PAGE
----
BlackRock's Bitcoin Bet Faces Finance Skeptics, No ETFs from Vanguard, State Street

BlackRock's Bitcoin ETF move marks a pivotal moment despite ongoing skepticism in the finance sector.

By Barry Stearns

4/15, 15:55 EDT
Bitcoin / U.S. dollar
BlackRock, Inc.
Citigroup, Inc.
Goldman Sachs Group, Inc.
JP Morgan Chase & Co.

Key Takeaway

  • Despite BlackRock's support for Bitcoin, significant skepticism remains in finance, with critics labeling it a "wealth transfer mechanism."
  • Major firms like Vanguard and State Street resist offering Bitcoin ETFs to clients, highlighting ongoing institutional reluctance.
  • Skepticism persists despite the introduction of 11 U.S. Bitcoin ETFs aimed at simplifying investment in the cryptocurrency.

BlackRock's Bitcoin Endorsement

In a surprising turn of events, BlackRock, the world's largest asset manager, has thrown its weight behind Bitcoin, marking a significant moment of acceptance from the traditional finance sector. This endorsement came in the form of a filing to create a spot Bitcoin ETF, coupled with vocal support from CEO Larry Fink. While other traditional finance firms had previously endorsed Bitcoin, BlackRock's backing is seen as a pivotal moment, potentially shifting the tone around Bitcoin among finance professionals. Despite this, skepticism remains within the industry, with figures like Mike Green of Simplify Asset Management criticizing Bitcoin as an "extractive bubble" and a mechanism for wealth transfer, rather than value creation.

Industry Skepticism and Adoption

Despite BlackRock's move, a considerable portion of the finance industry continues to express doubts about Bitcoin's viability and utility. Goldman Sachs, for instance, plays a key role in BlackRock's iShares Bitcoin Trust (IBIT) but maintains that Bitcoin does not belong in investment portfolios, citing a lack of interest from its clients. Similarly, wealth management giants like Vanguard and State Street have refrained from offering spot Bitcoin ETFs to their clients, indicating a broader reluctance to embrace the cryptocurrency. This skepticism is echoed by figures like Peter Schiff, who dismisses Bitcoin as "gambling money," and Kathryn Vera of Stone X Group, who doubts Bitcoin's potential to become a reserve currency.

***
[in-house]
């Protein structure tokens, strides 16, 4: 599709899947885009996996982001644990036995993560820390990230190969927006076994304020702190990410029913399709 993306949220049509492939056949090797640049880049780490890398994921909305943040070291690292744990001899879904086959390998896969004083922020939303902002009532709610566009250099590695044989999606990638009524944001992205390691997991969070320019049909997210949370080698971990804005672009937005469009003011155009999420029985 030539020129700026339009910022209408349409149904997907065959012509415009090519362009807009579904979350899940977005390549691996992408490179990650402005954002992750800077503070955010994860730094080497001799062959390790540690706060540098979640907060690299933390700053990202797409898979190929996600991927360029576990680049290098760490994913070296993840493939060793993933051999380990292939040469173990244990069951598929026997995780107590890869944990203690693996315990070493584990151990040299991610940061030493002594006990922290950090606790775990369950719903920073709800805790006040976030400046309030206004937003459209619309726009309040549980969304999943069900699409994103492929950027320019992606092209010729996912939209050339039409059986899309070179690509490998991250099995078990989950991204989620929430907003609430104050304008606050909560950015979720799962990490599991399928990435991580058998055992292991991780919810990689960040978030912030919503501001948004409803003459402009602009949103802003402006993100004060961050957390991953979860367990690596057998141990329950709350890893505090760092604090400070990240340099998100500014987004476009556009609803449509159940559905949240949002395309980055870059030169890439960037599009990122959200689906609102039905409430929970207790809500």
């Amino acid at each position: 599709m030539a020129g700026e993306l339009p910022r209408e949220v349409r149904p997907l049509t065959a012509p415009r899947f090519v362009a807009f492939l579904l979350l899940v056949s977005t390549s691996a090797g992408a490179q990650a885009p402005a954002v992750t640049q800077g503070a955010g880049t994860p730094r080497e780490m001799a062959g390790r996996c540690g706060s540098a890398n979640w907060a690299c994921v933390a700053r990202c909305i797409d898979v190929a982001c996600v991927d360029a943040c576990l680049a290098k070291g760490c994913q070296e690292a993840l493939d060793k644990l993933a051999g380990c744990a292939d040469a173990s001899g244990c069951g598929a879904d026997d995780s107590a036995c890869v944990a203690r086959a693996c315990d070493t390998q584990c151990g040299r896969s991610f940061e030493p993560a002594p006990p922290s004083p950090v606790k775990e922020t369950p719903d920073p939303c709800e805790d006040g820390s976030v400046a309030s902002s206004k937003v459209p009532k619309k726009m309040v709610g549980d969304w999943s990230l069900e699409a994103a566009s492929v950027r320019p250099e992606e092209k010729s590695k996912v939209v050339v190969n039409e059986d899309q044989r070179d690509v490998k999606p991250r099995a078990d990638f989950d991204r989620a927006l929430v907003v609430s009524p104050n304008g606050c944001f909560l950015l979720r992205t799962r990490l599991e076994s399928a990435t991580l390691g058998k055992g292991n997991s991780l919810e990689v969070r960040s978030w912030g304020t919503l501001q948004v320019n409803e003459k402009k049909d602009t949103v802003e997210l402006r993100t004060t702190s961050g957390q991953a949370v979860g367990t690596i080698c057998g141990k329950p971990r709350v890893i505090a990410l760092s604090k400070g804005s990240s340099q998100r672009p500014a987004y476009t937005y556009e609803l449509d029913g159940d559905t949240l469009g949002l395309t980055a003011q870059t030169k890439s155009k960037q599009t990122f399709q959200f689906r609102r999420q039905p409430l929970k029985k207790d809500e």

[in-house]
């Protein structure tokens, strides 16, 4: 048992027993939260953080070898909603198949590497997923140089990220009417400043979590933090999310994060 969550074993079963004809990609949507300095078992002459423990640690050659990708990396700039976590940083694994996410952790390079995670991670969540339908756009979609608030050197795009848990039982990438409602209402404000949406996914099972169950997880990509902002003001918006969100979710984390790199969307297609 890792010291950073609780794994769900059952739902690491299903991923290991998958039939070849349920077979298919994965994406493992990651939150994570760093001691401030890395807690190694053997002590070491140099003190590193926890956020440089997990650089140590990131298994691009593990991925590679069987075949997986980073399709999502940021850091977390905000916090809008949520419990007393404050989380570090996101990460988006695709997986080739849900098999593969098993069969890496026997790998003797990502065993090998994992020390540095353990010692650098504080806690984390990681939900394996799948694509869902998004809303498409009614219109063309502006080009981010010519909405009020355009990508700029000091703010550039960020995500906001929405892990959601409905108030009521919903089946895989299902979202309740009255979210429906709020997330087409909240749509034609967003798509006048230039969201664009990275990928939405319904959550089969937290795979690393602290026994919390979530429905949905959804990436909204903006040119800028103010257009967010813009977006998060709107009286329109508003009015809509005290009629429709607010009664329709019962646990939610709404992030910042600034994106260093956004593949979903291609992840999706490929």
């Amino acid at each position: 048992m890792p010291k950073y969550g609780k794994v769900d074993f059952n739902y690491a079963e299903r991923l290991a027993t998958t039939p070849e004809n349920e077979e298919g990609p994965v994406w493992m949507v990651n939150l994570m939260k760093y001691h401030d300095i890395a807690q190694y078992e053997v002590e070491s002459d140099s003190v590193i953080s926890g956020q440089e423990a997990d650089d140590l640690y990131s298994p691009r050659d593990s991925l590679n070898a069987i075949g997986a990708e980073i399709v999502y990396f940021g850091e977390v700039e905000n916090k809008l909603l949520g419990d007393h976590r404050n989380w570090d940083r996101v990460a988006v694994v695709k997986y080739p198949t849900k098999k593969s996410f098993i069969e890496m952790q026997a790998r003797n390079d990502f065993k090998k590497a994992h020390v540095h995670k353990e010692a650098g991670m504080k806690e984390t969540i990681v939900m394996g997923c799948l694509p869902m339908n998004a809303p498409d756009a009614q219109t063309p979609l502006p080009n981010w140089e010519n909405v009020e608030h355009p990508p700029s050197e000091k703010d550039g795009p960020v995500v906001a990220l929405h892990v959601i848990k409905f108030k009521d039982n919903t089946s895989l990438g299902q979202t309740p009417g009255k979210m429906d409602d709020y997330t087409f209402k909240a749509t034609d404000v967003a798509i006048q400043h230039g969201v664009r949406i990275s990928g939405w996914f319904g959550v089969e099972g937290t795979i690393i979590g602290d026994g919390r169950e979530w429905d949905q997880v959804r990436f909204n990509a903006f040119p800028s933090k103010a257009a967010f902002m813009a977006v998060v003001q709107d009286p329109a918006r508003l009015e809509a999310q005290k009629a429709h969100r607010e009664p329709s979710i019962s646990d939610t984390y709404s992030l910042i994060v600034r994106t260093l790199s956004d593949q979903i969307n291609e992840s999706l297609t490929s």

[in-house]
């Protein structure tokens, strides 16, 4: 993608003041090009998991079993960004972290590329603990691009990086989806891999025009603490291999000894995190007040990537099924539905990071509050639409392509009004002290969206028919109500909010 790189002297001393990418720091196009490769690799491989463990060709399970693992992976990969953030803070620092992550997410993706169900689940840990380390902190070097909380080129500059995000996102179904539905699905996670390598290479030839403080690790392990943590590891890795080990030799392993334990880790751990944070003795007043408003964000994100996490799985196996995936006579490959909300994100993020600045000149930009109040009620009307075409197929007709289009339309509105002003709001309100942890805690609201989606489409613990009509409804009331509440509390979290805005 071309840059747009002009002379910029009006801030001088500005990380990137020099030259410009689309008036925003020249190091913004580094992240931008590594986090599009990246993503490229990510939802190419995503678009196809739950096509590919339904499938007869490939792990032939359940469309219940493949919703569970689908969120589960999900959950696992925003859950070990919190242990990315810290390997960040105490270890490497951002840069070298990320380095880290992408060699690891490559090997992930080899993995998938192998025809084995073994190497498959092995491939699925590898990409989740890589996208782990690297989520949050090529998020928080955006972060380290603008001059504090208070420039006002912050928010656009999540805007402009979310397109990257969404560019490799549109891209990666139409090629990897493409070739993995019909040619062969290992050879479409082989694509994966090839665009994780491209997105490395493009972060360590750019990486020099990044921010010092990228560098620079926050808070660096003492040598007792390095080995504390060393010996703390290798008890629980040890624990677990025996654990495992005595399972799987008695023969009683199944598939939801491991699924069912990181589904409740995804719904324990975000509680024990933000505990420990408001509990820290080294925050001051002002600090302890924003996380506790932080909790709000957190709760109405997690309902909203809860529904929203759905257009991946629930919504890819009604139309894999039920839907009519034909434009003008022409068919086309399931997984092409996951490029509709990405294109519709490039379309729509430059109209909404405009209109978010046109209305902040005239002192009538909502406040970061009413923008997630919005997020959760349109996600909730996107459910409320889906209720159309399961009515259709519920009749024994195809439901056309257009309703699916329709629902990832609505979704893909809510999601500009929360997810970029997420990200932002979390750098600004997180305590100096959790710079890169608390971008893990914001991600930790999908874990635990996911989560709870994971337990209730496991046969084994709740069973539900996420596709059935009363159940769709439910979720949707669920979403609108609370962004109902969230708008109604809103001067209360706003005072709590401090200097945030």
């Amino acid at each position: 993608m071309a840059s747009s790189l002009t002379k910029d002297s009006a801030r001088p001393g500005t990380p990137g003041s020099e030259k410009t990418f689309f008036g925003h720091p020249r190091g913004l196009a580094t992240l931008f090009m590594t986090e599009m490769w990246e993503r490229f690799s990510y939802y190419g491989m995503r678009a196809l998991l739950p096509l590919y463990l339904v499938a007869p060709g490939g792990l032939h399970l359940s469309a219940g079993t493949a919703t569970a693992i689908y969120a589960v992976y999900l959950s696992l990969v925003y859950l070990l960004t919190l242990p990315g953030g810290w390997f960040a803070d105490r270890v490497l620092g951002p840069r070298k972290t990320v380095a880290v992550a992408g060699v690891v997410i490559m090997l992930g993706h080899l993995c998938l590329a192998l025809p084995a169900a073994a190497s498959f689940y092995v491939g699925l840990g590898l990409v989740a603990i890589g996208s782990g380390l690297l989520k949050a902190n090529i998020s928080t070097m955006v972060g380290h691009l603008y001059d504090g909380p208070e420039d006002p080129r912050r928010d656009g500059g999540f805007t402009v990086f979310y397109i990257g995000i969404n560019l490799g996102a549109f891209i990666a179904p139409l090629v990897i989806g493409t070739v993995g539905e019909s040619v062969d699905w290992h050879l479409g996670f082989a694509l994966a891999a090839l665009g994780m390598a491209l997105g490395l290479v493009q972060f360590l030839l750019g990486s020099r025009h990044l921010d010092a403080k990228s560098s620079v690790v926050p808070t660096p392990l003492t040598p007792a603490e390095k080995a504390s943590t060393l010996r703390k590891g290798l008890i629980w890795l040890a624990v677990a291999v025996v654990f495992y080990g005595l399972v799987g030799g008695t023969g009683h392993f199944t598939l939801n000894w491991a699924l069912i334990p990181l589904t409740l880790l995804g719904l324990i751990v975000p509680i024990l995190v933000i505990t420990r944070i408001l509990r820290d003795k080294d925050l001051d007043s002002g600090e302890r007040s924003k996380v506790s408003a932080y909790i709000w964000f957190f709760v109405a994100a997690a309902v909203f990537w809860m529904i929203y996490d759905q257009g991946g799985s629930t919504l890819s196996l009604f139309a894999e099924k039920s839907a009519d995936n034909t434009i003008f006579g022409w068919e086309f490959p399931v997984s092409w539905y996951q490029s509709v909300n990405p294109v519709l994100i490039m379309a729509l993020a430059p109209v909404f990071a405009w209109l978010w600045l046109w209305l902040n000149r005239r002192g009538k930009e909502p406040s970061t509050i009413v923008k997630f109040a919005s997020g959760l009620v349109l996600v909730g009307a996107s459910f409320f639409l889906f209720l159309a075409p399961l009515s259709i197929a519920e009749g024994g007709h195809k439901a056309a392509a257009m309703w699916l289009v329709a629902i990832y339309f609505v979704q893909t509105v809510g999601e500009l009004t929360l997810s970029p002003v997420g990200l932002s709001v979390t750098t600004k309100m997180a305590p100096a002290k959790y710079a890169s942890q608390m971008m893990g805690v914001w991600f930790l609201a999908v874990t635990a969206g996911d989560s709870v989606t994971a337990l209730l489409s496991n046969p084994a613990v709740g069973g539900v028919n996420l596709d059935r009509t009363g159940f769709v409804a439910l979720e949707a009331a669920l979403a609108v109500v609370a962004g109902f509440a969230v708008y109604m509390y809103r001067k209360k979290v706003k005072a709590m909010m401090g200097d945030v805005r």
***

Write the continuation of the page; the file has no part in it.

Contrasting Perspectives on Crypto's Future

While some asset managers and financial institutions remain wary of Bitcoin, the creation of 11 Bitcoin ETFs in the U.S. by firms including BlackRock, Fidelity, and Grayscale suggests a growing interest in making Bitcoin more accessible to investors. Despite this, Goldman Sachs' Sharmin Mossavar-Rahmani remains skeptical, questioning the cryptocurrency's investment viability due to its lack of traditional financial metrics. This skepticism contrasts sharply with the actions of competitors like J.P. Morgan Chase and Citigroup, which are exploring blockchain technology and the tokenization of assets, indicating a split in the financial industry's approach to crypto.

Street Views

  • Mike Green, Simplify Asset Management (Bearish on Bitcoin):

    "Bitcoin is just an extractive bubble. It's effectively a mechanism to transfer wealth from one group of individuals to another." "No value has been created and nothing has been done per se."

  • Goldman Sachs (Bearish on Bitcoin):

    "[Goldman Sachs] doesn’t believe bitcoin belongs in investment portfolios and that its clients are not interested in the cryptocurrency."

  • Kathryn Vera, Stone X Group (Bearish on Bitcoin):

    "Bitcoin won't be a reserve currency – economics jargon for a currency like the dollar, euro or yuan held by central banks to support global trade and finance – 'in her lifetime.'"

  • Peter Schiff (Bearish on Bitcoin):

    "This whole thing is a big bubble. It's going to collapse."